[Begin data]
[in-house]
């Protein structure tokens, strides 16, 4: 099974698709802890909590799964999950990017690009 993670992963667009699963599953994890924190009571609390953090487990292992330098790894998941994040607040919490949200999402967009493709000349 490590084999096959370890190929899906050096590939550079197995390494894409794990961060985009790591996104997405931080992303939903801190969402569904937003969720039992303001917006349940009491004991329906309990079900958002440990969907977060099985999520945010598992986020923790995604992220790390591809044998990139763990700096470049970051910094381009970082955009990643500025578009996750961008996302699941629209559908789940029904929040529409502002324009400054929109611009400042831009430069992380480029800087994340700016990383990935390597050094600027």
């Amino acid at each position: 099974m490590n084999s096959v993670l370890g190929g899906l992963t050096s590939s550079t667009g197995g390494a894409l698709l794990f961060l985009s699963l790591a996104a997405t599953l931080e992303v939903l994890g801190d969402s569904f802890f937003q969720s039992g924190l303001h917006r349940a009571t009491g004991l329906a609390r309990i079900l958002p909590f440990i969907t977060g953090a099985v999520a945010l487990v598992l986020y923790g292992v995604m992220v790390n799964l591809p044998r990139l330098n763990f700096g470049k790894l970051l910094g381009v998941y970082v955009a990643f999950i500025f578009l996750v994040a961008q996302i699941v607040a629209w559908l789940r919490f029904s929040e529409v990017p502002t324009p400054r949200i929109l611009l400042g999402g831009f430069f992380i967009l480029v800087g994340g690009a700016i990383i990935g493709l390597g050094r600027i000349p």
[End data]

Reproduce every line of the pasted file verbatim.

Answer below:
[in-house]
């Protein structure tokens, strides 16, 4: 099974698709802890909590799964999950990017690009 993670992963667009699963599953994890924190009571609390953090487990292992330098790894998941994040607040919490949200999402967009493709000349 490590084999096959370890190929899906050096590939550079197995390494894409794990961060985009790591996104997405931080992303939903801190969402569904937003969720039992303001917006349940009491004991329906309990079900958002440990969907977060099985999520945010598992986020923790995604992220790390591809044998990139763990700096470049970051910094381009970082955009990643500025578009996750961008996302699941629209559908789940029904929040529409502002324009400054929109611009400042831009430069992380480029800087994340700016990383990935390597050094600027």
């Amino acid at each position: 099974m490590n084999s096959v993670l370890g190929g899906l992963t050096s590939s550079t667009g197995g390494a894409l698709l794990f961060l985009s699963l790591a996104a997405t599953l931080e992303v939903l994890g801190d969402s569904f802890f937003q969720s039992g924190l303001h917006r349940a009571t009491g004991l329906a609390r309990i079900l958002p909590f440990i969907t977060g953090a099985v999520a945010l487990v598992l986020y923790g292992v995604m992220v790390n799964l591809p044998r990139l330098n763990f700096g470049k790894l970051l910094g381009v998941y970082v955009a990643f999950i500025f578009l996750v994040a961008q996302i699941v607040a629209w559908l789940r919490f029904s929040e529409v990017p502002t324009p400054r949200i929109l611009l400042g999402g831009f430069f992380i967009l480029v800087g994340g690009a700016i990383i990935g493709l390597g050094r600027i000349p």